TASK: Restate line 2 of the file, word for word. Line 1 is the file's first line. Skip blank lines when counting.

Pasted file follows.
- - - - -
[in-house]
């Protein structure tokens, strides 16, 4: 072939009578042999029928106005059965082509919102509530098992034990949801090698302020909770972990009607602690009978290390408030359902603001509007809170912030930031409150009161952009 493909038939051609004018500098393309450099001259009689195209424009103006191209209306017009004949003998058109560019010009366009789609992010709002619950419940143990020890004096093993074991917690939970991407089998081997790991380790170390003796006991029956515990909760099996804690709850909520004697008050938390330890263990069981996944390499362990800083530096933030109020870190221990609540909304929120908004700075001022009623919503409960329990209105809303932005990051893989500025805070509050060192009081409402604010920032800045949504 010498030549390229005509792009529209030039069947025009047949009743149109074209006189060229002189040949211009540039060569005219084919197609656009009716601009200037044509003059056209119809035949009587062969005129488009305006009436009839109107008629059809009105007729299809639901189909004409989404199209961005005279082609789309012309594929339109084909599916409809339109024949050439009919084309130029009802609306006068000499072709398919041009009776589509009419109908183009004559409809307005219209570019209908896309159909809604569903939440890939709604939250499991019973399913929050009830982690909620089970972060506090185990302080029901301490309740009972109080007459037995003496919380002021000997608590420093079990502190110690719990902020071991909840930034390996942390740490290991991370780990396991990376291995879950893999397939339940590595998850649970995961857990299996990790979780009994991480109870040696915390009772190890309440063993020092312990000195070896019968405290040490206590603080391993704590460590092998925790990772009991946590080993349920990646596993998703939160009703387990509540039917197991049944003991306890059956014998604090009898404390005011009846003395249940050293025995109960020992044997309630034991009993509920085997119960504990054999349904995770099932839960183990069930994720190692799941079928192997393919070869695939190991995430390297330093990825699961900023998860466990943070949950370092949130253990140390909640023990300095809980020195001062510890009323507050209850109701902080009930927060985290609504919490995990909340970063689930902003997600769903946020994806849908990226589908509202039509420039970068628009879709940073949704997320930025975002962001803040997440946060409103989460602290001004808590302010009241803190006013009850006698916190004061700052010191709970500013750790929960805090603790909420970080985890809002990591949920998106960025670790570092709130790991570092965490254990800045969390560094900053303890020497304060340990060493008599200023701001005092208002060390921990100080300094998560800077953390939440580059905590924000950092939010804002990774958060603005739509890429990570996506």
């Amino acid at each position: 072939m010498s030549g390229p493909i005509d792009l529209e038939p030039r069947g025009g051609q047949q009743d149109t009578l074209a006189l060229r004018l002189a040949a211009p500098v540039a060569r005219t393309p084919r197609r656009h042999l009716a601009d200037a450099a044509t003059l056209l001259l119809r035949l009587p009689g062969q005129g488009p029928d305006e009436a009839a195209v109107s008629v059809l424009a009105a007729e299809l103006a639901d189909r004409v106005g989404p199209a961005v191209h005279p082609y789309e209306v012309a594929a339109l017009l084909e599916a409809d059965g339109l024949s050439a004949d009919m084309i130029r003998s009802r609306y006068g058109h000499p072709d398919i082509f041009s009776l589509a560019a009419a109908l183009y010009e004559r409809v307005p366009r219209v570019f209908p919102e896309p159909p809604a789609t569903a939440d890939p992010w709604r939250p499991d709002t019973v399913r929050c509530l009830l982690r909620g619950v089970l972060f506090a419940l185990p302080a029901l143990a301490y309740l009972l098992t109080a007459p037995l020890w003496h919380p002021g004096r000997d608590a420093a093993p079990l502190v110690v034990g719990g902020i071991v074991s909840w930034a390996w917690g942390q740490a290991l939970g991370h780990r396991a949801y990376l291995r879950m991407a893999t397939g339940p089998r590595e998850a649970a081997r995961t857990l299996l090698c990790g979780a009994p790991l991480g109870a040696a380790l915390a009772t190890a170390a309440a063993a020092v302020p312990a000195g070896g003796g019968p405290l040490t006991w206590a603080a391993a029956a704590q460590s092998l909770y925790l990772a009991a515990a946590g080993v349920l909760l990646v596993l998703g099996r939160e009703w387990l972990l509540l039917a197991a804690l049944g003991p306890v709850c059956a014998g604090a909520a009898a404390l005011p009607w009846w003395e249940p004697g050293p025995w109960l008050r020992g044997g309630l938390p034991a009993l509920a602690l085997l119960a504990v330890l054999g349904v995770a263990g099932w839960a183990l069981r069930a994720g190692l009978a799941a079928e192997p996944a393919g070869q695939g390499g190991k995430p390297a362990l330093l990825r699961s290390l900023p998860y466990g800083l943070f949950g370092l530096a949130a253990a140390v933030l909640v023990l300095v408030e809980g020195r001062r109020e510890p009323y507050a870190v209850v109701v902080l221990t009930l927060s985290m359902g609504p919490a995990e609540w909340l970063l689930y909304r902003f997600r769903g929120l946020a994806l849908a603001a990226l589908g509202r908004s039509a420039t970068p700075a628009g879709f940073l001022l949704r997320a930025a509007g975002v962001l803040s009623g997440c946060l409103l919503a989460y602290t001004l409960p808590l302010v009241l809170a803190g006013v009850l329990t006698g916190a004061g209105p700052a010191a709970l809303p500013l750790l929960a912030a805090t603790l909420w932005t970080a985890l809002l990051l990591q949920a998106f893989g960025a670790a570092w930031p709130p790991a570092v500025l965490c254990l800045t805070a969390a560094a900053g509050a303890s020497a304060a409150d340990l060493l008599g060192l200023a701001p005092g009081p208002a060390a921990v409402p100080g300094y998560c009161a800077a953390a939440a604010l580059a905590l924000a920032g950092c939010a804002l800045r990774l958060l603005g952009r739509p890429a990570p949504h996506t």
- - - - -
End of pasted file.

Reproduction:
């Protein structure tokens, strides 16, 4: 072939009578042999029928106005059965082509919102509530098992034990949801090698302020909770972990009607602690009978290390408030359902603001509007809170912030930031409150009161952009 493909038939051609004018500098393309450099001259009689195209424009103006191209209306017009004949003998058109560019010009366009789609992010709002619950419940143990020890004096093993074991917690939970991407089998081997790991380790170390003796006991029956515990909760099996804690709850909520004697008050938390330890263990069981996944390499362990800083530096933030109020870190221990609540909304929120908004700075001022009623919503409960329990209105809303932005990051893989500025805070509050060192009081409402604010920032800045949504 010498030549390229005509792009529209030039069947025009047949009743149109074209006189060229002189040949211009540039060569005219084919197609656009009716601009200037044509003059056209119809035949009587062969005129488009305006009436009839109107008629059809009105007729299809639901189909004409989404199209961005005279082609789309012309594929339109084909599916409809339109024949050439009919084309130029009802609306006068000499072709398919041009009776589509009419109908183009004559409809307005219209570019209908896309159909809604569903939440890939709604939250499991019973399913929050009830982690909620089970972060506090185990302080029901301490309740009972109080007459037995003496919380002021000997608590420093079990502190110690719990902020071991909840930034390996942390740490290991991370780990396991990376291995879950893999397939339940590595998850649970995961857990299996990790979780009994991480109870040696915390009772190890309440063993020092312990000195070896019968405290040490206590603080391993704590460590092998925790990772009991946590080993349920990646596993998703939160009703387990509540039917197991049944003991306890059956014998604090009898404390005011009846003395249940050293025995109960020992044997309630034991009993509920085997119960504990054999349904995770099932839960183990069930994720190692799941079928192997393919070869695939190991995430390297330093990825699961900023998860466990943070949950370092949130253990140390909640023990300095809980020195001062510890009323507050209850109701902080009930927060985290609504919490995990909340970063689930902003997600769903946020994806849908990226589908509202039509420039970068628009879709940073949704997320930025975002962001803040997440946060409103989460602290001004808590302010009241803190006013009850006698916190004061700052010191709970500013750790929960805090603790909420970080985890809002990591949920998106960025670790570092709130790991570092965490254990800045969390560094900053303890020497304060340990060493008599200023701001005092208002060390921990100080300094998560800077953390939440580059905590924000950092939010804002990774958060603005739509890429990570996506």